Insurance majors anchor CPSE exchange-traded fund

KR Srivats New Delhi | Updated on March 12, 2018

FIIs stay away, may join the party later; retail interest robust

Insurance majors weighed in with big investments as the CPSE Exchange Traded Fund opened on Tuesday for anchor investors.

Even as foreign institutional investors stayed away, as many as six of the seven institutional investors that put in aggregate bids of ₹835 crore for the anchor investor portion were domestic insurers. The CPSE ETFs for the anchor portion was open for a day on Tuesday.

IRDA opens doors

The insurance biggies were taking full advantage of the recent IRDA decision to allow insurers to invest in ETFs.

Till the Insurance Regulatory and Development Authority in early March opened the doors to insurers to invest in ETFs, with some riders, insurers could invest only in passively managed schemes of mutual funds registered with SEBI. Also, the ETFs had to be listed and the overall expense ratio had to be under 0.50 per cent.

Most state-owned insurance majors — Life Insurance Corporation, General Insurance Corporation, National Insurance Company, The New India Assurance and United India Insurance — participated in a big way in the CPSE ETF’s anchor investor portion.

“We think investing in the CPSE exchange-traded fund is a good proposition for us in the medium to long term. We have long-term funds and our regulator recently allowed us to park funds in ETFs,” G Srinivasan, Chairman & Managing Director, New India Assurance, told Business Line.

While Bharti Axa Life Insurance was the sole private insurance player to bid for CPSE ETF, State Bank of India was the only bank to participate.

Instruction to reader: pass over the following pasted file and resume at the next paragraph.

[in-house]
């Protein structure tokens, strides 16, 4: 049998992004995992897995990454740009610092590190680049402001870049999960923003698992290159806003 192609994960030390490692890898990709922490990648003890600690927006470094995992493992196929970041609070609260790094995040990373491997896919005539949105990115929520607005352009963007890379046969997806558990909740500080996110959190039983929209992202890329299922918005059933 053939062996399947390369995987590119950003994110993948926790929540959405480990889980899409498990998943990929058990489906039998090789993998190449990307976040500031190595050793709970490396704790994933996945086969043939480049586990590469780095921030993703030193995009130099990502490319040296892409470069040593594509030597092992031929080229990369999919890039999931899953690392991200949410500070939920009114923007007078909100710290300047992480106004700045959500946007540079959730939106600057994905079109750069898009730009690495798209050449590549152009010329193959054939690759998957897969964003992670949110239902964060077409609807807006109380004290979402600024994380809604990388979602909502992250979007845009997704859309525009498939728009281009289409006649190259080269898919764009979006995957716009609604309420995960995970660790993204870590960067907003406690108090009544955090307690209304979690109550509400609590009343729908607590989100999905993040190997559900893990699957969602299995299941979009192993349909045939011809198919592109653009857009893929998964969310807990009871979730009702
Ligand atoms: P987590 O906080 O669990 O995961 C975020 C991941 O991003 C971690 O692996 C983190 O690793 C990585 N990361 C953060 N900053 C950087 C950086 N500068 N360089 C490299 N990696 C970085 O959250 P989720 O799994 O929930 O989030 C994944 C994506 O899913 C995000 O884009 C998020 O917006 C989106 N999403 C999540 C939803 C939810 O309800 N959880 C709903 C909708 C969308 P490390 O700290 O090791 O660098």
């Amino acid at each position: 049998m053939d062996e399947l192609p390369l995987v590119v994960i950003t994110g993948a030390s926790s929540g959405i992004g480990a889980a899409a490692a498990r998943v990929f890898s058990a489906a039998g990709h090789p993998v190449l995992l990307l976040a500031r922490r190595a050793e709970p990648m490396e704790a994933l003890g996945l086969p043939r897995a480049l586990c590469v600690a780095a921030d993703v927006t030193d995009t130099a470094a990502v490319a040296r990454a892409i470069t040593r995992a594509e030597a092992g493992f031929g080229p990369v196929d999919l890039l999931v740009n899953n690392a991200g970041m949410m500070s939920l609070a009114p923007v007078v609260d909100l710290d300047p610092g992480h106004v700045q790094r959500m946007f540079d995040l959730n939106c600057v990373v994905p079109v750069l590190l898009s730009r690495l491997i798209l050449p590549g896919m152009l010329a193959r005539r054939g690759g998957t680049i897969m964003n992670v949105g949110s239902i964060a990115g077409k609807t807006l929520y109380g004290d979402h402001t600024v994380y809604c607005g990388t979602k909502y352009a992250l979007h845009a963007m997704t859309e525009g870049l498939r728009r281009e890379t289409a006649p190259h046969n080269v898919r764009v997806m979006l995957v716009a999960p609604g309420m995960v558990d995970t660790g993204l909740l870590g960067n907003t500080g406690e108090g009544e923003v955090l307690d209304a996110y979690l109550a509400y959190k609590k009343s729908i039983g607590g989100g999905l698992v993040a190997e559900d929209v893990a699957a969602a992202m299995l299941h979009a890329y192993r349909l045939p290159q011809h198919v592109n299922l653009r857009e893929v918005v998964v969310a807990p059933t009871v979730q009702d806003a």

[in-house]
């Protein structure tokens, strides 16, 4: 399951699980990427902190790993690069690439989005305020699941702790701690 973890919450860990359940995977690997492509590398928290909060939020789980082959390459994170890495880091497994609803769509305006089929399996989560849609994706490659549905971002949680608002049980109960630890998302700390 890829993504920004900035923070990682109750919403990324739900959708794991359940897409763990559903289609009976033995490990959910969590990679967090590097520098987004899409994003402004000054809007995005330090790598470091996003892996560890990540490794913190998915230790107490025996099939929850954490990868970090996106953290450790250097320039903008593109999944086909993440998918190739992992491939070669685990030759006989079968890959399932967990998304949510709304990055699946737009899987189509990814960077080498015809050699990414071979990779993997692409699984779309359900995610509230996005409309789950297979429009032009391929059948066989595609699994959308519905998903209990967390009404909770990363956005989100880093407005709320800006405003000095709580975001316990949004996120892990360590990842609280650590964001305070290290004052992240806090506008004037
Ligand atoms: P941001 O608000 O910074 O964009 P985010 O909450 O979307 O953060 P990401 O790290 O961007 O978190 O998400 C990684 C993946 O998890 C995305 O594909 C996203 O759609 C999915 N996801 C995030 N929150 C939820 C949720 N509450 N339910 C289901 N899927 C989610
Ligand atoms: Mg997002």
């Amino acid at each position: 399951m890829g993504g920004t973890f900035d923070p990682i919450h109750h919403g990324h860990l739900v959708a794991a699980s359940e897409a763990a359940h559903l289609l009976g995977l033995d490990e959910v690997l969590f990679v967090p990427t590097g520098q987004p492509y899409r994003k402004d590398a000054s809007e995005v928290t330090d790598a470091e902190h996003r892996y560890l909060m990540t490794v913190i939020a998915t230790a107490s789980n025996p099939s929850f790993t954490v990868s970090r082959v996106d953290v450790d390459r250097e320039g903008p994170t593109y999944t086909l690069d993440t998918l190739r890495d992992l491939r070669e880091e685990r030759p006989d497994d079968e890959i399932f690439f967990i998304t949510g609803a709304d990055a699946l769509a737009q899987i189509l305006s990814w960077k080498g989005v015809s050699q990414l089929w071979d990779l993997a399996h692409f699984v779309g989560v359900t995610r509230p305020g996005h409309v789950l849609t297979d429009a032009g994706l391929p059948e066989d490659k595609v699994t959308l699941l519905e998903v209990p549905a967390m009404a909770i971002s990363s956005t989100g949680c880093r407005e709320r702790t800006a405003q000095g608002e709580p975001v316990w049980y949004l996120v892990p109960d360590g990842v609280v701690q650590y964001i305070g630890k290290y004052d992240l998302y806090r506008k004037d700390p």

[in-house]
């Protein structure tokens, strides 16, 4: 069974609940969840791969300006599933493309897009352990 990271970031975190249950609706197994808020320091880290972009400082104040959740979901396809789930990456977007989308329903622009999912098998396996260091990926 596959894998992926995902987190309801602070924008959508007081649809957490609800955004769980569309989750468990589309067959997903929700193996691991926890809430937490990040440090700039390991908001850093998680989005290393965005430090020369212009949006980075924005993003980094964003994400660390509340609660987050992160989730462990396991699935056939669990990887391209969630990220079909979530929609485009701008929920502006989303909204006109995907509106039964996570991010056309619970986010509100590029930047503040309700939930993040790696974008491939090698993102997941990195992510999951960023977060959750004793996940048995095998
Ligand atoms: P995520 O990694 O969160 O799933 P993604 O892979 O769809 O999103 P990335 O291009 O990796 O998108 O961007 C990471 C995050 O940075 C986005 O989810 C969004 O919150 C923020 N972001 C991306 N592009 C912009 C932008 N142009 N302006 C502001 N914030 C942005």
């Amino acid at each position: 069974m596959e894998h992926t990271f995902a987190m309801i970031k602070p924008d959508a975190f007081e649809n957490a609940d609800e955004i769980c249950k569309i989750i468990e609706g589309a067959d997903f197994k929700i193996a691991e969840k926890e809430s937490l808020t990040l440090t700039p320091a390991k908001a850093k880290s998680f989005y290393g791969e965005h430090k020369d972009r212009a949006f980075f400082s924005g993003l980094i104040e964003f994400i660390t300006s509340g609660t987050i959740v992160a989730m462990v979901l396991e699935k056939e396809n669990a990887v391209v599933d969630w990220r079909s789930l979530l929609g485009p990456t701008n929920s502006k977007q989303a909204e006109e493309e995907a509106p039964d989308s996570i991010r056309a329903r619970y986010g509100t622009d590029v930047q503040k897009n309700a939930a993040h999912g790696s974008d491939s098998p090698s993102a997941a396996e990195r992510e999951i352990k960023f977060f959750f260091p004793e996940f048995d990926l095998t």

A qualified institutional buyer, making an application in the anchor investor portion, will have to make a minimum application amount of ₹10 crore. Anchor investors had to bring in a margin of at least 25 per cent of the subscription amount during the anchor investor NFO period, which in this case was on March 18 (Tuesday).

Why did FIIs keep away?

One reason why FIIs kept away from the anchor investor portion was the 30-day lock-in rule, sources said. This lock-in applies to units allotted to anchor investors during the new fund offer (NFO) period.

But official sources would not rule out the possibility of foreign investors coming on board on the last day of the issue (Friday) under the non-anchor portion

Good retail appetite

Retail investors seemed to have taken a fancy for CPSE ETFs going by the response for the non-anchor portion on the first day.

Demands for CPSE ETFs worth nearly ₹1,000 crore came from the retail category (under the non-anchor portion), sources said.

Published on March 19, 2014

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